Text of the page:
Our customers depend on the electricity and natural gas we provide. If service is interrupted, people suffer. As we move forward with the clean-energy transition, we continue to prioritize reliability, resiliency, and affordability. We work hard to make sure our customers get the service they deserve.

In 2021, customers in our electric service areas in Virginia, South Carolina, and North Carolina had their power on 99.9% of the time, excluding major storms. Dominion Energy South Carolina customers went without power for less than 75 minutes — 13 fewer minutes than the year before. Our Virginia and North Carolina customers went without power for 132 minutes — eight minutes less than in 2020 and a 17-minute improvement over 2019.


The Storm Chasers

On January 3, 2022, severe winter weather and storms struck South Carolina and central Virginia. In Virginia, the heavy snow and strong winds knocked down trees, tree limbs, and power lines at approximately 3,000 locations. Roughly 400,000 Dominion Energy Virginia customers lost power in what would prove to be the fourth-worst damaging winter storm in the company’s history. The storm also stranded thousands of motorists on a 50-mile stretch of I-95.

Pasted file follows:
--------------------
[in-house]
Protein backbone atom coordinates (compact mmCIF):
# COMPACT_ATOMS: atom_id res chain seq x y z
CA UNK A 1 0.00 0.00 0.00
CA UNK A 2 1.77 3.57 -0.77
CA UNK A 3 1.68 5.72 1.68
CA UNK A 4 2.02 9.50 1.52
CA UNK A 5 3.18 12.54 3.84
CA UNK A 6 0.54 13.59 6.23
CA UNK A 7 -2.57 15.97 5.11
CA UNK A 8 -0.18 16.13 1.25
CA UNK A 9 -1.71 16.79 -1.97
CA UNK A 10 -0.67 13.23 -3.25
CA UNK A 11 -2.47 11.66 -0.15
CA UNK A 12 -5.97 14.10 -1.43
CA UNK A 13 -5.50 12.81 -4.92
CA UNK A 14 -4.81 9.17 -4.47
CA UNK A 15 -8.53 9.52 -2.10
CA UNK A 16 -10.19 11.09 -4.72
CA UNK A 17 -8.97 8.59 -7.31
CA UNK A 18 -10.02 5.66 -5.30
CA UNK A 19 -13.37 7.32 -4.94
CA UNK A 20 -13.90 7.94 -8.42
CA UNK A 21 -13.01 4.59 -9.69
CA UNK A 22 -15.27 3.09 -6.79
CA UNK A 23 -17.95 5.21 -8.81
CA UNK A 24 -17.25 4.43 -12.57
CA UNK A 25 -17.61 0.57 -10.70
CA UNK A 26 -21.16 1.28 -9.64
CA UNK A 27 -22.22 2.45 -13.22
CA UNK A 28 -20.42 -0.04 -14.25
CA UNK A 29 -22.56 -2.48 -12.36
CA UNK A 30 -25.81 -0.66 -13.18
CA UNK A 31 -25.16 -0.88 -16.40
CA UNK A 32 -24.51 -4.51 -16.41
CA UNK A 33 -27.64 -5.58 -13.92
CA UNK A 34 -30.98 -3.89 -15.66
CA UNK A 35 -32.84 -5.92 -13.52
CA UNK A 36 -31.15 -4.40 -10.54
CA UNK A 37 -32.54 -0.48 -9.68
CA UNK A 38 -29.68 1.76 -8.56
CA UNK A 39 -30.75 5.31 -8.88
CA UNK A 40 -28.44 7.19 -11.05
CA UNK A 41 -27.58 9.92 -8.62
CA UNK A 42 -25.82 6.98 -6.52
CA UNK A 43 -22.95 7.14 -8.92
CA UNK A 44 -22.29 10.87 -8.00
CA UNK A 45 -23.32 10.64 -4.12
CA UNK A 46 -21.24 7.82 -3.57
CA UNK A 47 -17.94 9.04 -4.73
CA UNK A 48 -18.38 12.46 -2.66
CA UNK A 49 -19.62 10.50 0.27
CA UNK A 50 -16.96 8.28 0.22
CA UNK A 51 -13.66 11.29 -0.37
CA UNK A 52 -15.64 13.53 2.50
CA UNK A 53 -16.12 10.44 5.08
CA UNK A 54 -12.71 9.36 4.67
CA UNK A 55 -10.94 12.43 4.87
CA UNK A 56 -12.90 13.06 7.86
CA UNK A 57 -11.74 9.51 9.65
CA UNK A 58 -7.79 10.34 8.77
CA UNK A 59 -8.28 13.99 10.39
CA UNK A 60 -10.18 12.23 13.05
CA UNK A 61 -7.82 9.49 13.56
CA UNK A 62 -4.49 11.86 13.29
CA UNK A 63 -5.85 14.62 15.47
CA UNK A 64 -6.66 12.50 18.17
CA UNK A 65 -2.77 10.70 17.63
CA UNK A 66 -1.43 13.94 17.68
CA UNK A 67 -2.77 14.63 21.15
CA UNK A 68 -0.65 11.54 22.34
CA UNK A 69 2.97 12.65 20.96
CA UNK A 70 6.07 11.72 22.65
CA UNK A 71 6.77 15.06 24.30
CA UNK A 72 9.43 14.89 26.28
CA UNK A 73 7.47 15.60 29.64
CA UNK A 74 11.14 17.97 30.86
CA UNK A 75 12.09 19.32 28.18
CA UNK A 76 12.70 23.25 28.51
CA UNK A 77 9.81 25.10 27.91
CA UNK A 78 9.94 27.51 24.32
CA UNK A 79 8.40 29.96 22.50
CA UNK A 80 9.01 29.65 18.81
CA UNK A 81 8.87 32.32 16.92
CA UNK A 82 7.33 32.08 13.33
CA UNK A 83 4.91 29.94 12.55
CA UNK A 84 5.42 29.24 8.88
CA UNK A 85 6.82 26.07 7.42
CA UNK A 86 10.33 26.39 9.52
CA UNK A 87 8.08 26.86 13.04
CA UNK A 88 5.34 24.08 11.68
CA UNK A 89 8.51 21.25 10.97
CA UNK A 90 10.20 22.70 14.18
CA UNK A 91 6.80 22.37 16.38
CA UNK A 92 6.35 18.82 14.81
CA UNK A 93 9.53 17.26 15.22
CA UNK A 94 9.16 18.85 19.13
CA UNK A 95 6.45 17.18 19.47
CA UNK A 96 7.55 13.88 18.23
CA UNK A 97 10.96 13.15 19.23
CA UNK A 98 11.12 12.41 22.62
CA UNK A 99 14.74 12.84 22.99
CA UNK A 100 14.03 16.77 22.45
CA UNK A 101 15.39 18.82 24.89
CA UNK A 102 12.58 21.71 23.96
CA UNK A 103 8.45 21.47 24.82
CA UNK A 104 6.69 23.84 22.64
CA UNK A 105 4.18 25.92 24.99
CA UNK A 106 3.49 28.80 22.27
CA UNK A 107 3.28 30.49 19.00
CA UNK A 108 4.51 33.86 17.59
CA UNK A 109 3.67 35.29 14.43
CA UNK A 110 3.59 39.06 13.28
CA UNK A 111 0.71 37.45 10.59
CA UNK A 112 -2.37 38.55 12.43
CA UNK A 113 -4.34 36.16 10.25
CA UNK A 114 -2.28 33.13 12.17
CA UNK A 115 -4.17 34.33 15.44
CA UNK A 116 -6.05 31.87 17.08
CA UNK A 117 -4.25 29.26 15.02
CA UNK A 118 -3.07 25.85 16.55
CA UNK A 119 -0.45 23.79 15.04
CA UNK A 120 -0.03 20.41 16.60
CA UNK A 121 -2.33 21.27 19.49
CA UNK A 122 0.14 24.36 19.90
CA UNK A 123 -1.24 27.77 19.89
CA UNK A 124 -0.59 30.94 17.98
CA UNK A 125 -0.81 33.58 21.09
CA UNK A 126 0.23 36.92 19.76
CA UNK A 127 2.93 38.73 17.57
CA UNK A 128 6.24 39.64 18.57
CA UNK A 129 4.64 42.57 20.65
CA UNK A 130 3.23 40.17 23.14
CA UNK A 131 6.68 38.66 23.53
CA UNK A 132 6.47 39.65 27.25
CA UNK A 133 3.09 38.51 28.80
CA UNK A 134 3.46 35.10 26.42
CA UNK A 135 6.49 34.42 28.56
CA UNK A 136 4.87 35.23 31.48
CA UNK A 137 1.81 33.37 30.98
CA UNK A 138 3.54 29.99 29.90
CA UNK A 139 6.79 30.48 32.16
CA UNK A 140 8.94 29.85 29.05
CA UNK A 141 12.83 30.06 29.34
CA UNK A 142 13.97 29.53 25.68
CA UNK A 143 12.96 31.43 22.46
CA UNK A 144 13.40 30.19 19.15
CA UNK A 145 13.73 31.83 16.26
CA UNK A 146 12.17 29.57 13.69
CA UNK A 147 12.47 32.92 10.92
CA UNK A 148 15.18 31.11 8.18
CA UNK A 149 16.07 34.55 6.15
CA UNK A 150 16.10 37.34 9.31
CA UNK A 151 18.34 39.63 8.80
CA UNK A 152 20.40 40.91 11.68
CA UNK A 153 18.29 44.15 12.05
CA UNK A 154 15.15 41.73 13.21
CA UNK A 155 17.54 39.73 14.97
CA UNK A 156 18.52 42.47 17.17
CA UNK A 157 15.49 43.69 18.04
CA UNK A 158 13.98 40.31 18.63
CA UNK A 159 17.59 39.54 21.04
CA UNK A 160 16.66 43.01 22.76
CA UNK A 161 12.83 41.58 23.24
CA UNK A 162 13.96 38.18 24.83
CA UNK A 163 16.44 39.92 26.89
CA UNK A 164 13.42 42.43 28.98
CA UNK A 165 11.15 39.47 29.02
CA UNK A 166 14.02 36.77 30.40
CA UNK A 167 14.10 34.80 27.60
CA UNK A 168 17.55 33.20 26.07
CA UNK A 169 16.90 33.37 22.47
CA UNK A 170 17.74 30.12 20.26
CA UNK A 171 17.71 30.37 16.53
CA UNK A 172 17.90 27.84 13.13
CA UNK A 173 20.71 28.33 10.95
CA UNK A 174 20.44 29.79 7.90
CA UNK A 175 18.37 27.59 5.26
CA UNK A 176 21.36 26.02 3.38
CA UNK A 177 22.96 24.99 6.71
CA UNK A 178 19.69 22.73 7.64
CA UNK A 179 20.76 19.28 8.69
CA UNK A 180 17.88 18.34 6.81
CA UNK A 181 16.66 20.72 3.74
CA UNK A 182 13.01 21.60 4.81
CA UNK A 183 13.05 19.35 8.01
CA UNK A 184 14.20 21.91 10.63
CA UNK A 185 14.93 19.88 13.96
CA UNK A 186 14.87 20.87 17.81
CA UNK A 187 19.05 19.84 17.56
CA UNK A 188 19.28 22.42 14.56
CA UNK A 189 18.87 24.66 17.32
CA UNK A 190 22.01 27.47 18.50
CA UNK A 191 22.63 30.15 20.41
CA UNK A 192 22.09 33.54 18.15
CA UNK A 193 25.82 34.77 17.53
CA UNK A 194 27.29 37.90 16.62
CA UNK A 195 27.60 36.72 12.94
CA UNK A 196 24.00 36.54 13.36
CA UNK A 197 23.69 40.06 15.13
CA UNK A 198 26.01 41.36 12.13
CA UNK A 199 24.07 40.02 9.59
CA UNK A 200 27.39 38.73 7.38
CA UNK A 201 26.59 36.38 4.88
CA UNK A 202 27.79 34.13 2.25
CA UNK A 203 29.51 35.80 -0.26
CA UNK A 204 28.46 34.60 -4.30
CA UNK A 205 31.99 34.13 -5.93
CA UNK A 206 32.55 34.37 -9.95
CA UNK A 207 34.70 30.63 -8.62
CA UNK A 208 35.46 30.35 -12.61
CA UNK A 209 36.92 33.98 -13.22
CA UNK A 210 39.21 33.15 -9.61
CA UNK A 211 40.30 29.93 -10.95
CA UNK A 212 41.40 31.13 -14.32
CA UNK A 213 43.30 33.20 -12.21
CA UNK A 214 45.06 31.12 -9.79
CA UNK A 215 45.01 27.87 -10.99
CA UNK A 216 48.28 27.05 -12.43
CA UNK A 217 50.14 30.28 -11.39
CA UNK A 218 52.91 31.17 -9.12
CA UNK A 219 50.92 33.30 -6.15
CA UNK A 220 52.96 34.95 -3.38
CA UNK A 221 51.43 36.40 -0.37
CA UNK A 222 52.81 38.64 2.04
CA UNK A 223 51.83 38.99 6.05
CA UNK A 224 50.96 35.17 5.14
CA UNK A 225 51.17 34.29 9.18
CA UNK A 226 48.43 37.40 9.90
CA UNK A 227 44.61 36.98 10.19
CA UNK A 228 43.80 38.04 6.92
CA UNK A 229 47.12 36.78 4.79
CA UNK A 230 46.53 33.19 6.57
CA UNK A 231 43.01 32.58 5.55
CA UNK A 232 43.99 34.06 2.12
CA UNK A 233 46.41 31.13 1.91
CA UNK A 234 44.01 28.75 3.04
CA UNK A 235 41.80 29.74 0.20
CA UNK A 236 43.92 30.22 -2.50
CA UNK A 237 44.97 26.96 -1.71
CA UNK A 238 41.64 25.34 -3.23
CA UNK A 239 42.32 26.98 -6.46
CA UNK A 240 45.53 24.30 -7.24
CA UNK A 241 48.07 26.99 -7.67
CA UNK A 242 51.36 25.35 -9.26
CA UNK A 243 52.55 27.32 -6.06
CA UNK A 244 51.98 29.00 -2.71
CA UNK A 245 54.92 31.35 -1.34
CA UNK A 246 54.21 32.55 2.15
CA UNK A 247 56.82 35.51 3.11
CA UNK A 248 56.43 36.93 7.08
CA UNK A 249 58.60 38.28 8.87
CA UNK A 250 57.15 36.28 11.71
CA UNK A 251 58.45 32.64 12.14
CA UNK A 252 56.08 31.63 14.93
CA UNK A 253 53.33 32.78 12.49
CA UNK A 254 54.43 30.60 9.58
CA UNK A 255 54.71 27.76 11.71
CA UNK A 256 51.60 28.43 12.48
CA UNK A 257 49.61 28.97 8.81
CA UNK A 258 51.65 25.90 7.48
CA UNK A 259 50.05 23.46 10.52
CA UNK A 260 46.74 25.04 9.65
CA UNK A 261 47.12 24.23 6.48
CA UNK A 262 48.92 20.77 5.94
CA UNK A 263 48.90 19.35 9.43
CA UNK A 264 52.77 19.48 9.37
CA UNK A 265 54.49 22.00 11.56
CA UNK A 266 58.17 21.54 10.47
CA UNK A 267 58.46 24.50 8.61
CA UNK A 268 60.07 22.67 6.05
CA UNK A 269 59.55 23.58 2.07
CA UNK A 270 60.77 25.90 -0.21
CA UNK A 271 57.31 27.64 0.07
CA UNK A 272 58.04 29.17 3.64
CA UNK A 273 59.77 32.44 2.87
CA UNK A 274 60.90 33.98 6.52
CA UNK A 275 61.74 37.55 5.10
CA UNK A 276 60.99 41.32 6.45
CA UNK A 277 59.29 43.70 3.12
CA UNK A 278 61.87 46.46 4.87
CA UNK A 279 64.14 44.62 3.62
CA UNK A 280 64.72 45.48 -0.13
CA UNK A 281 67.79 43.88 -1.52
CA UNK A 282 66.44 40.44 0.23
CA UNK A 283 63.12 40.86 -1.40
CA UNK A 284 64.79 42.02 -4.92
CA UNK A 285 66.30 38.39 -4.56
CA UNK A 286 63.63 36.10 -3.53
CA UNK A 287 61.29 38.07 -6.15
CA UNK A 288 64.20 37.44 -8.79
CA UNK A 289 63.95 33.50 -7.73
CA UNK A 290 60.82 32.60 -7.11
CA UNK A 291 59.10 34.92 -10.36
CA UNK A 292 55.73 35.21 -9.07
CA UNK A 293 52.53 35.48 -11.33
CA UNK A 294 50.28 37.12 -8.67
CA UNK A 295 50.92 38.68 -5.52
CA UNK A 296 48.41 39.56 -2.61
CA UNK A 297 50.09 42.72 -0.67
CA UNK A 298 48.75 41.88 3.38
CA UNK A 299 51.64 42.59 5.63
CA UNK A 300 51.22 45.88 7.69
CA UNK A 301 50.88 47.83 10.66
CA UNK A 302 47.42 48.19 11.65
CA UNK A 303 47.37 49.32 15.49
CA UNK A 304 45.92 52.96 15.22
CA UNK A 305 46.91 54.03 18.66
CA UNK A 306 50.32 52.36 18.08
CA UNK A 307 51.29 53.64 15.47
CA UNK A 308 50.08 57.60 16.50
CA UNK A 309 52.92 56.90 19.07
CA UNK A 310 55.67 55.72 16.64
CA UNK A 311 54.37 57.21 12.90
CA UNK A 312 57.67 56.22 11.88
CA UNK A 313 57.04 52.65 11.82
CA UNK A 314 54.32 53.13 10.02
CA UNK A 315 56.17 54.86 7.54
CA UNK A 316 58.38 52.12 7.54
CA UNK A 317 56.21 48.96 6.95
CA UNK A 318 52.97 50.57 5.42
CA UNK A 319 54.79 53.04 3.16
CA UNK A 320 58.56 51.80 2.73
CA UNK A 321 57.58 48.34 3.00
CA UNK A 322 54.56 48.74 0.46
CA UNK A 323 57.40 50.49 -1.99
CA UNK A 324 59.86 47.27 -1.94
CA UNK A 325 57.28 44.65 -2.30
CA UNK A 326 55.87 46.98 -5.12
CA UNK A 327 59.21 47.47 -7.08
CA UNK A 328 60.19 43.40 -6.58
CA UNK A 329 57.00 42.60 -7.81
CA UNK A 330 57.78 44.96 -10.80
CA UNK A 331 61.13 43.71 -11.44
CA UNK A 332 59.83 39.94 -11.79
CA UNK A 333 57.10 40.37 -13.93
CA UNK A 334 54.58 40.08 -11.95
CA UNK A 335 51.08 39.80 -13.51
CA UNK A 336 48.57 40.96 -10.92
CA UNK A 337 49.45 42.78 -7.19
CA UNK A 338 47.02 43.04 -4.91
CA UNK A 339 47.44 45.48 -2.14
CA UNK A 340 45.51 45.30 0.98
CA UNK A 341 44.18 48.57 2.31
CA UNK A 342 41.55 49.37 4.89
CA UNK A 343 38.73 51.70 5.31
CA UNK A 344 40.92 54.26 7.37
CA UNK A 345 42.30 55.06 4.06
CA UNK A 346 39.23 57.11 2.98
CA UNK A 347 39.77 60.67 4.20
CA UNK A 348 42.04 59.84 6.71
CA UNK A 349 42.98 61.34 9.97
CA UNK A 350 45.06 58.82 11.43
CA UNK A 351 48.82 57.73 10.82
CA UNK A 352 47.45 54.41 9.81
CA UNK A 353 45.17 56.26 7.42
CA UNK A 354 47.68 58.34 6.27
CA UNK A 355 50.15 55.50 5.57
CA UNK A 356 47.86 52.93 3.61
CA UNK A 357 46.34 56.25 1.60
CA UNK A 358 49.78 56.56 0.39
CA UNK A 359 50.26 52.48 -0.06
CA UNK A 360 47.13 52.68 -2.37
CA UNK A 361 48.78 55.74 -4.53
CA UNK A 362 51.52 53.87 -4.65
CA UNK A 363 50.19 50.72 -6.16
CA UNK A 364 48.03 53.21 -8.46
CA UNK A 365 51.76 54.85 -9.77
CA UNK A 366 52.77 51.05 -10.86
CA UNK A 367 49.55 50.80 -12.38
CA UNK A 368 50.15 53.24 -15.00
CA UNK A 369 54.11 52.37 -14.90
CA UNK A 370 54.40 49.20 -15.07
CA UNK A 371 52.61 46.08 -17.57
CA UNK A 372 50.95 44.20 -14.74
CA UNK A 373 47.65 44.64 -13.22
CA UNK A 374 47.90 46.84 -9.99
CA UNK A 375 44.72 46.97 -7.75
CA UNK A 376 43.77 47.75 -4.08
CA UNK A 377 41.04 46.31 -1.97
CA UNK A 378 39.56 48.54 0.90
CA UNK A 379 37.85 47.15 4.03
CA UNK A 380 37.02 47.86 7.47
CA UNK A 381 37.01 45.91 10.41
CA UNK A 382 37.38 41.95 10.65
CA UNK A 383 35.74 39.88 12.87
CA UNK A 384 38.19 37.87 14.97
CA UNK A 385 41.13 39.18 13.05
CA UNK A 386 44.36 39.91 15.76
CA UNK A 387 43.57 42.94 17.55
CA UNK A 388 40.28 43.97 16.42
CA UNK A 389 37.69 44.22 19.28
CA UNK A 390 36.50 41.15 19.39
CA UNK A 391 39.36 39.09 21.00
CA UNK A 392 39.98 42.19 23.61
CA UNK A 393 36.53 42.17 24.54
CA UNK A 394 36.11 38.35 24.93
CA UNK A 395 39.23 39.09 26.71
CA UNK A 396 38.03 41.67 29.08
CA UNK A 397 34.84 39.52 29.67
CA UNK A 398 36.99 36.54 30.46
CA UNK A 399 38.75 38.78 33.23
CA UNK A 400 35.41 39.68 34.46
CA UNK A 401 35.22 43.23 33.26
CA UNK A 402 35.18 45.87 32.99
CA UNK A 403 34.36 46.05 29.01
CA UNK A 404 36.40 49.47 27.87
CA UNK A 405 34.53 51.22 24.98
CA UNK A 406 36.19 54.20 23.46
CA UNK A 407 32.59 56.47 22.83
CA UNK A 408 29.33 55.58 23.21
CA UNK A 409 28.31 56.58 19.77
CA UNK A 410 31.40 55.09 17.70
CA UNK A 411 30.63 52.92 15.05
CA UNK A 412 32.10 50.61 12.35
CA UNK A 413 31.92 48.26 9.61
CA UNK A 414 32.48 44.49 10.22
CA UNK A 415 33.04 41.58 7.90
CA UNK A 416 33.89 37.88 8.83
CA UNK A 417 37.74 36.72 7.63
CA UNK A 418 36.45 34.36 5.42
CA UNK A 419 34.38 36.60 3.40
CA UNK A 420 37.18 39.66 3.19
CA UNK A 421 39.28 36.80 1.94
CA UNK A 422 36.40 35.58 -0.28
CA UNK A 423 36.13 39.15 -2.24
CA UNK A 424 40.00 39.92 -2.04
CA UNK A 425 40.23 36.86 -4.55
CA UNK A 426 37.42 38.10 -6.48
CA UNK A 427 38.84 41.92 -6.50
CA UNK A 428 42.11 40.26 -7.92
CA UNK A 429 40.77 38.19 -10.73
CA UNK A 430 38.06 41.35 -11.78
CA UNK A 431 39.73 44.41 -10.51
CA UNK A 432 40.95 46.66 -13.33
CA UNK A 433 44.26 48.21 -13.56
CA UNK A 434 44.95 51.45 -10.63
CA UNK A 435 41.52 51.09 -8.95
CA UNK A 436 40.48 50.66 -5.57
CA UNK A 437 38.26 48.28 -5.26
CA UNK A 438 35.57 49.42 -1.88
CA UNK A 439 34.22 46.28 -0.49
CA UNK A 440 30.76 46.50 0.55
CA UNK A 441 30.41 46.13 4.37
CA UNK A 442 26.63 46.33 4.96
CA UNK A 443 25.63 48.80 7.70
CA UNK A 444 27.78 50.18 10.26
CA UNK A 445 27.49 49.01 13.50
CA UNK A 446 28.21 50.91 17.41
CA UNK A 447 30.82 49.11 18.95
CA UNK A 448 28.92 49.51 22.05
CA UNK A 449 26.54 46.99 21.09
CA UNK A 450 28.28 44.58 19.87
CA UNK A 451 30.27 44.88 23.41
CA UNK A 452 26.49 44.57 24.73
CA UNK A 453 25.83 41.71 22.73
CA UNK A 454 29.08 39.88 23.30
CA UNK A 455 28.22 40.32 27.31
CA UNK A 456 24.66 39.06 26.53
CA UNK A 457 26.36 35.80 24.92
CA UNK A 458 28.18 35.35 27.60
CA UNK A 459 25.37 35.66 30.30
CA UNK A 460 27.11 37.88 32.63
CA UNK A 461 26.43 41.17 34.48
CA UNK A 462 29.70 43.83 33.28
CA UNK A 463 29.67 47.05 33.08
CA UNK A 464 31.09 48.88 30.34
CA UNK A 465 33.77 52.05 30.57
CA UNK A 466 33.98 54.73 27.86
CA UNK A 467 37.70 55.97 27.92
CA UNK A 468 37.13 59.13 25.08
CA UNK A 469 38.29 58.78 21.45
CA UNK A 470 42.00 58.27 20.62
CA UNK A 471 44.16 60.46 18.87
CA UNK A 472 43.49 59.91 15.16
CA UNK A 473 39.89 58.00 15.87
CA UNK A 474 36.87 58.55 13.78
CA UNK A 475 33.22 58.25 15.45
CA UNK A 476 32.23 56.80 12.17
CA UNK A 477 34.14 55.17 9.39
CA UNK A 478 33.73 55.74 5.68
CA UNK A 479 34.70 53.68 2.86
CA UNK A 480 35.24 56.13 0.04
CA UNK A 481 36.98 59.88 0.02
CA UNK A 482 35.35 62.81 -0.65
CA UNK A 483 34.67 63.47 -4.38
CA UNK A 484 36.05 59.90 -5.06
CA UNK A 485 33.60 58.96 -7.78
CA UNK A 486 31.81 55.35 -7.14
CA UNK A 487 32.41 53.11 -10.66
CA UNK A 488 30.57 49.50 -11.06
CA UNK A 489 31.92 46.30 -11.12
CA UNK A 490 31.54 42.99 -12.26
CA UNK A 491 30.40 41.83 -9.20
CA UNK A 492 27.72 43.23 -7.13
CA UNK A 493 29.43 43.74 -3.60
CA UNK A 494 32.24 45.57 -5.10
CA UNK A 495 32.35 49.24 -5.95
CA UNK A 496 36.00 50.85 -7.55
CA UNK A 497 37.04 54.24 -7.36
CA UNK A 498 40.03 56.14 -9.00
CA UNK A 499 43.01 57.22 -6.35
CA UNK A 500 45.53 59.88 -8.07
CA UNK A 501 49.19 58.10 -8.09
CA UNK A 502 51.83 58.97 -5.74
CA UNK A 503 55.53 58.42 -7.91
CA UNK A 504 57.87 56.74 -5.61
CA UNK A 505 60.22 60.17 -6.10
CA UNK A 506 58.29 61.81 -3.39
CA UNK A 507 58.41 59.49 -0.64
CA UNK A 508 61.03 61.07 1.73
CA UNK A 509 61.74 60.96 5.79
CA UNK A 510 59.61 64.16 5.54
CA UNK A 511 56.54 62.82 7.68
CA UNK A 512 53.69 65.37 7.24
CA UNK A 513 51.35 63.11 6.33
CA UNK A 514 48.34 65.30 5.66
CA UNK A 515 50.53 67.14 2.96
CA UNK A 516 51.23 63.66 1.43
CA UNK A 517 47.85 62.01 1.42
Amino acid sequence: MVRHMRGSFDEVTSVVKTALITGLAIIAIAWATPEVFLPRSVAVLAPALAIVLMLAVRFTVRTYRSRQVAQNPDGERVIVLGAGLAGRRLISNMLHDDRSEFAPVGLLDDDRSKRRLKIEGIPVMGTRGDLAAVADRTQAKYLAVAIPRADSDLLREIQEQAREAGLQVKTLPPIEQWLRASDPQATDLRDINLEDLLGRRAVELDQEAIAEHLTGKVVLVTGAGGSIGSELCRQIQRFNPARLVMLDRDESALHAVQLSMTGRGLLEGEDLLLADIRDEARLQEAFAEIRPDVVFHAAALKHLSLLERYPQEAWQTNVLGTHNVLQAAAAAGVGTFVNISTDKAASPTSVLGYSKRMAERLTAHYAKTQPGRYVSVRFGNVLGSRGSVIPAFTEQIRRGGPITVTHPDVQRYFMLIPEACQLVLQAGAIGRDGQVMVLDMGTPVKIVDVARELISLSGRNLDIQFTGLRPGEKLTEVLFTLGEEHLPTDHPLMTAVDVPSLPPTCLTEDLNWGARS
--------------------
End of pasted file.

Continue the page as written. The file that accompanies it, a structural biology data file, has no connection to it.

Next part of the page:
Our customers depend on us to provide reliable service, even in the wake of winter storms. Despite hazardous conditions and sometimes impassable roads, nearly 4,800 Dominion Energy crews, support staff, and contractors — along with 900 mutual-aid workers from nine states — swung into action and began making repairs. In hard-to-reach areas, teams used drones and helicopters to expedite restoration.

In South Carolina, damage from strong winds, downed trees, and heavy rains affected service for approximately 60,000 customers. Crews replaced broken poles and downed lines throughout the day, and power was restored to the majority of South Carolina customers within 24 hours.